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on 15 September 2015
Another Higgingbotham at his best. A great read for anyone with a genuine interest in the past, especilly of those unfortunates who spent time living in the Workhouse. A good collection. As an Historian, my investigation into the Victorian era from the poor classes to the rich is vast and
little collection has been very eye opening.
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on 14 July 2017
This book makes me appreciate what we have now compared with the days of the Workhouses. It is hard to imagine a bowl of gruel refered to as greasy water, this was one the inmates meals usually once a day.A very good book for the "good read value" or for helping research family history. Brilliantly compiled and written by Peter Higginbotham.
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on 25 February 2017
Very good book interesting reading.seems we are lucky living standard now a days compared to those work house days.
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on 30 April 2017
Very helpful resource!
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on 15 March 2016
I have not had chance to examine this fully - what I have seen looks extremely good
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on 13 March 2017
Arrived on time. Excellent.
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on 4 January 2014
I bought this as I have a particular interest in this area of history and first person accounts of workhouses are naturally not all that common, especially not all in one place. It is basically a collection of short, first hand accounts arranged into logical chapters by one of the most popular workhouse historians at the moment. The book covers inmates, staff, and social enquirers among others and features the likes of Charlie Chaplain and Henry Morton Stanley. A lot of the accounts are obviously sad and tragic but a lot are surprisingly positive, the short stories make the book suitable for 'dipping in and out of' or for reading in a couple of sittings. I would recommend this for people who have a general interest, have workhouse ancestry or for poor law students - bearing in mind that a lot of the sources and accounts are biased.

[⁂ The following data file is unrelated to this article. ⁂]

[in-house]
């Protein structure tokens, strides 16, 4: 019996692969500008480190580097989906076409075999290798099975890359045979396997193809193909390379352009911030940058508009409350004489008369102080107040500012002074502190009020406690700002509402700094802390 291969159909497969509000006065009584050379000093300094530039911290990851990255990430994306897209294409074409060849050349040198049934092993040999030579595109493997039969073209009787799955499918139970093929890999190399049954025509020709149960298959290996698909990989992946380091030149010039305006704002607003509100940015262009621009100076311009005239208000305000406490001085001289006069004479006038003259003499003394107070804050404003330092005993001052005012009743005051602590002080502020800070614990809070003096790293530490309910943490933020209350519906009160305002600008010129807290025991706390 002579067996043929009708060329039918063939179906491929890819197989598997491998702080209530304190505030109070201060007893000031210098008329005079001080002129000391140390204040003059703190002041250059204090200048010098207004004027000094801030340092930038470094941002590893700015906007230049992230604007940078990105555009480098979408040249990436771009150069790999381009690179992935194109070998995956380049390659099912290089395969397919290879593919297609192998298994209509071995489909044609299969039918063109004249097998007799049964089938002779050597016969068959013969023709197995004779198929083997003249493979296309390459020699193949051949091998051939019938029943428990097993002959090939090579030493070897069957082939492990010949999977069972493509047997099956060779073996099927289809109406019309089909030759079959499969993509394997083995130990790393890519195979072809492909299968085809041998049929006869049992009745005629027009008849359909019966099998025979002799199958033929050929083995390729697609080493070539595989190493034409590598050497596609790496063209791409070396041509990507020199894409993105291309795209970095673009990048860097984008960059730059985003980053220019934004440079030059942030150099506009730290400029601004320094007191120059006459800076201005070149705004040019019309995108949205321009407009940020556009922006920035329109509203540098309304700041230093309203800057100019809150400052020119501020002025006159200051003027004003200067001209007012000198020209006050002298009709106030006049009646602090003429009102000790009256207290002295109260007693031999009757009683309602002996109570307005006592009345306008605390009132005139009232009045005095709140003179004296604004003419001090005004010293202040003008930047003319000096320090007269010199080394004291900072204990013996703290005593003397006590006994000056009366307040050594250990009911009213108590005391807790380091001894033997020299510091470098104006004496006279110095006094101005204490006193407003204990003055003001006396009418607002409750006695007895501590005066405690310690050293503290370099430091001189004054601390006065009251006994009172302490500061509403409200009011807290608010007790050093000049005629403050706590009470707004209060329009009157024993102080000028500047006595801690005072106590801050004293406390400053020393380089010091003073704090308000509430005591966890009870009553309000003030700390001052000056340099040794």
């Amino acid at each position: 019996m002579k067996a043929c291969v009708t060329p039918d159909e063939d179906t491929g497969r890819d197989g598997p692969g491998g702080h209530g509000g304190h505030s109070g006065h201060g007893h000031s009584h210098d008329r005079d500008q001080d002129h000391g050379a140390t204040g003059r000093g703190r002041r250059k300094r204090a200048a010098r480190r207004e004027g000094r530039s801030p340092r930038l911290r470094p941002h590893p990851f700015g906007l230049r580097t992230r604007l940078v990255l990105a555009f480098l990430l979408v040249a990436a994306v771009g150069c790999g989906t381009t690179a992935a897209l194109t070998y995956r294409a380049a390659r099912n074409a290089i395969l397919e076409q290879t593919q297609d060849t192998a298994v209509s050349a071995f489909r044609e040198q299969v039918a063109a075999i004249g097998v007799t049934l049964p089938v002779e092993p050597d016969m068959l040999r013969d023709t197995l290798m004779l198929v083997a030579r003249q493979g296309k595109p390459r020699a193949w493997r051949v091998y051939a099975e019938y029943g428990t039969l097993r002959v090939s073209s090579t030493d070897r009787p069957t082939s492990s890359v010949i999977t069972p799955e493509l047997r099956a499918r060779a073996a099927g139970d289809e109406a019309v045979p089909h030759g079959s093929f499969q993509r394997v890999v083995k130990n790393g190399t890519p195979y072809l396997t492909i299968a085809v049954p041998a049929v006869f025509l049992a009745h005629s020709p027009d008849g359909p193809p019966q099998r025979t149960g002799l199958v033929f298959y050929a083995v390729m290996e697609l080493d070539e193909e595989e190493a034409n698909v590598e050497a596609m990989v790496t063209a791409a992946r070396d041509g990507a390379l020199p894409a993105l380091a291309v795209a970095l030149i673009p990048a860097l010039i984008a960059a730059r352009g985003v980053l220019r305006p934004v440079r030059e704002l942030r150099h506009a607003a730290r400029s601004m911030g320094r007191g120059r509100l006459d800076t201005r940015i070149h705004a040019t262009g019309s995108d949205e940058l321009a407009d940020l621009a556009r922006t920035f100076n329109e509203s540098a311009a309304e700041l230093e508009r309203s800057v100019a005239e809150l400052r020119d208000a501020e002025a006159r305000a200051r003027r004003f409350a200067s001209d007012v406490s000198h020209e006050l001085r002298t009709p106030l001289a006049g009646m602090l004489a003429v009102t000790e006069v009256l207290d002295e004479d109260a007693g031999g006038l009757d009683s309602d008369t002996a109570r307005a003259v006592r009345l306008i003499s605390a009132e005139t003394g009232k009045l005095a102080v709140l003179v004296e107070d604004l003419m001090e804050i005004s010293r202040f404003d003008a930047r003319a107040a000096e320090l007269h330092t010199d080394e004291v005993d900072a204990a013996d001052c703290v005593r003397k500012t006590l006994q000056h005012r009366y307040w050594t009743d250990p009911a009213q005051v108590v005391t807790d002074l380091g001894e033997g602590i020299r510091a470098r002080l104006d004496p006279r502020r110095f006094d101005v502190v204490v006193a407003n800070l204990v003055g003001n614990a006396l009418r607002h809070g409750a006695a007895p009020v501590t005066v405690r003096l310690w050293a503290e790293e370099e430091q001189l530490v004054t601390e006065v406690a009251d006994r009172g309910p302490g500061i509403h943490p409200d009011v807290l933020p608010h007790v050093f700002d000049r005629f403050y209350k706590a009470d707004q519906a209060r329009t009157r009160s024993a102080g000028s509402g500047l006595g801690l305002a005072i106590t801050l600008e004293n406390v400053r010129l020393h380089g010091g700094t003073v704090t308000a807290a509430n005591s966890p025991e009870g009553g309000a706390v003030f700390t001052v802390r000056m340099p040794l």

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on 8 March 2013
If we had to live as these people did in this day and age then I do not think that many of use would survive, we learn how hard people lives where and how much of a disgrace some people found going into the workhouse was , eventhough they had no choice if they wanted to survive. The treatment of children and young babies give you food for thought as well as the rule that had tobe abided by I think that every young person should read this to see how much life has chnge for the better.
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on 10 February 2013
Interesting collection of memories of both inmates and staff of workhouses, a real insight into the culture of the times
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on 16 January 2014
A very good read. Lot's of information on life in the workhouse ,told by evidence given by inmates ,Governors and under cover reporters of the time . I was drawn to this book and found it hard to put down . Recommend this to any one who has any interest in the Workhouse , the food and accommodation and the characters that visited these institutions .
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